So then, let's look at the variables. At **1** a global variable called "i" is defined, and initialised with the value 5. At **2** this global variable is printed. Yes, there is a variable called "i" in "main" but it has not yet been defined, thus it is the global one that is printed. [Note in the example how the variable "i" in "main" is defined the line after the output at **2**; not just given a value there, but actually declared as a variable there -- Ed] At **3** the auto variable "i" of "main" is defined. From this point on, trickery is needed (see **9**) to reach the global "i" from within "main," since this "i" hides the name. This is why, at **4**, the variable defined at **3** is printed, and not the global alternative. The same thing happens at **5**. At **6** yet another variable named "i" is defined, and this one hides the variable defined at **3** and the global alternative from **1**. The global "i" can still be reached (see **9**), but the one from **3** is now unreachable. As expected, the variable printed at **7** is the one defined at **6**. Between **7** and **8** however, the "i" defined at **6** goes out of scope. It ceases to exist, it dies. Thus, at **8** we can again reach the "i" defined at **3**. At **9** a cheat is used to reach the global "i" from within main. The "::" operator, called the scope operator, tells C++ to look for the name in the global scope, which makes it reach the variable from **1**. [Note: a good C++ compiler will warn you if you declare a variable with the same name as one already accessible to your function (eg like at **6**), to alert you to the possibility that you are referring to the wrong variable. This is often described as one variable "shadowing" the other one -- Ed]

Function overloading
C++ allows you to define several different functions with the same name, providing their parameter list differs. Here's a small example of doing so:
#include <iostream.h> void print(const char* string) { cout << "print(\"" << string << "\")" << endl; } void print(int i) { cout << "print(" << i << ")" << endl; } int main(void) { print("string printing"); // calls print(const char*) print(5); // calls print(int) return 0; }

Compiling and running yields:
[d:\cppintro\lesson1]icc /Q+ funcover.cpp [d:\cppintro\lesson1]funcover.exe print("string printing") print(5)

Handled right, this can severely reduce the number of names you have to remember. To do something similar in C, you'd have to give the functions different names, like "print_int" and "print_string". Of course, handled wrong, it can cause a mess. Only overload functions when they actually do the same things. In this case, printing their parameters. Had the functions been doing different things, you would soon forget which of them did what. Function overloading is powerful, and it will be used a lot throughout this course, but everything with power is dangerous, so be careful. To differentiate between overloaded function the parameter list is often included when mentioning their name. In the example above, I'd say we have the two functions "print(int)" and "print(const char*)", and not just two functions called "print." [Compilers will generally do something similar when reporting error messages as well, so if you have used function overloading in your program look closely at which of the functions the compiler is concerned about -- Ed]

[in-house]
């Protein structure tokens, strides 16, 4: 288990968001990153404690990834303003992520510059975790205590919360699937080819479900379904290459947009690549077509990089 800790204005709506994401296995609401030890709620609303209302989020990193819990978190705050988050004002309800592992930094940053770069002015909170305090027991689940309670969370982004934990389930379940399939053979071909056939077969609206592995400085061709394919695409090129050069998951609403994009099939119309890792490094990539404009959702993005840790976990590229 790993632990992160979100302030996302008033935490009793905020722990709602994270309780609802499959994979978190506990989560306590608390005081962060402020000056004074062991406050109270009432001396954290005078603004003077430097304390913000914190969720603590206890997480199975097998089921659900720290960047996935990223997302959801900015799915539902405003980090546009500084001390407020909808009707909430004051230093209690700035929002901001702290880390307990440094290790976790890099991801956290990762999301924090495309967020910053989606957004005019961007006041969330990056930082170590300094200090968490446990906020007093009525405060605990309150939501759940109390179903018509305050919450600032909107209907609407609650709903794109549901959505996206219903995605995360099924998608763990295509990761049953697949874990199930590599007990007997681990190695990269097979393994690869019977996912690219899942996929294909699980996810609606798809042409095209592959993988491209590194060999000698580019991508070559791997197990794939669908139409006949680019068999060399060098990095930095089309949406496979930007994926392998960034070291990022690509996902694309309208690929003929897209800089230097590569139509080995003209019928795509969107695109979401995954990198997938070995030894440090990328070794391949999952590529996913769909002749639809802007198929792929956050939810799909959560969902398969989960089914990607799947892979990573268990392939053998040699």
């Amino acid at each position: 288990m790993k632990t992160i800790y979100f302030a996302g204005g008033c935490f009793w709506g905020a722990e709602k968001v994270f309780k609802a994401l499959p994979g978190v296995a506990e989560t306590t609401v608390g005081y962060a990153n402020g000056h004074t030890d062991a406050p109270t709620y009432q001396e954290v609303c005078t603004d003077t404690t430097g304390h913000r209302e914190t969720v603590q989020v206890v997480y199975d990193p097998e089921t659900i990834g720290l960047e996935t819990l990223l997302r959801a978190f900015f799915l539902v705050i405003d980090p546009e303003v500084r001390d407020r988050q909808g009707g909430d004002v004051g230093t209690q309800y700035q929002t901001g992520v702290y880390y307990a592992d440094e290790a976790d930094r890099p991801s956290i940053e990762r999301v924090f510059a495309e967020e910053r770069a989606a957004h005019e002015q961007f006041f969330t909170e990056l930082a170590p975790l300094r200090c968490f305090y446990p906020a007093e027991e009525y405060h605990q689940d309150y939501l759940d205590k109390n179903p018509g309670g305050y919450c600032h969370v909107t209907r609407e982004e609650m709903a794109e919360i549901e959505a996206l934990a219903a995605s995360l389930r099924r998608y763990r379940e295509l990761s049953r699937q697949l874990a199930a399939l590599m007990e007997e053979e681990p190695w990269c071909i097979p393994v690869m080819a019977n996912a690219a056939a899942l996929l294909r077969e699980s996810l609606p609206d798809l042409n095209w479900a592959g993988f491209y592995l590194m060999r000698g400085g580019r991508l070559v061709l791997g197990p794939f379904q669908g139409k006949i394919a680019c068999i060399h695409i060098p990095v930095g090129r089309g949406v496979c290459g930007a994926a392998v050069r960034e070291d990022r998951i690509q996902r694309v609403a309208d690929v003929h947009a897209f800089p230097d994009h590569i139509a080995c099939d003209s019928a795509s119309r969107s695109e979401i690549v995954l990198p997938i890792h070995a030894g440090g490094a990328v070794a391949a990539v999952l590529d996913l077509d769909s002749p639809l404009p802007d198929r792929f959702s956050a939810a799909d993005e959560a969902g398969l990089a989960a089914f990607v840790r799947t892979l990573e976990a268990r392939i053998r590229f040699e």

Error handling
Unlike C, C++ has a built in mechanism for dealing with the unexpected, and it's called exception handling (Note, if you're experienced in OS/2 programming in other languages, you might have used OS/2 exception handlers; this is not the same thing, this is

a language construct, not an operating system construct.) Exceptions are a function's means of telling its caller that it cannot do what it's supposed to do. The classic C way of doing this, is using error codes as return values, but return values can easily be ignored, whereas exceptions can not. Exceptions also allow us to write pure functions, that either succeed in doing the job, thus returning a valid value, or fail and terminate through an exception. This last sentence is paramount to any kind of error handling. For a function there are only two alternatives; it succeeds with doing its job, or it does not. There's no "sort of succeeded." When a function succeeds, it returns as usual, and when it fails, it terminates through an exception. The C++ lingo for this termination is to "throw an exception." You can see this as an incredibly proud and loyal servant, that does what you tell it to, or commits suicide. When committing suicide, however, it always leaves a note telling why. In C++, the note is an instance of some kind of data, any kind of data, and being the animated type, the function "throws" the data towards its caller, not just leaves it neatly behind. Let's look at an example of exception handling, here throwing a character string: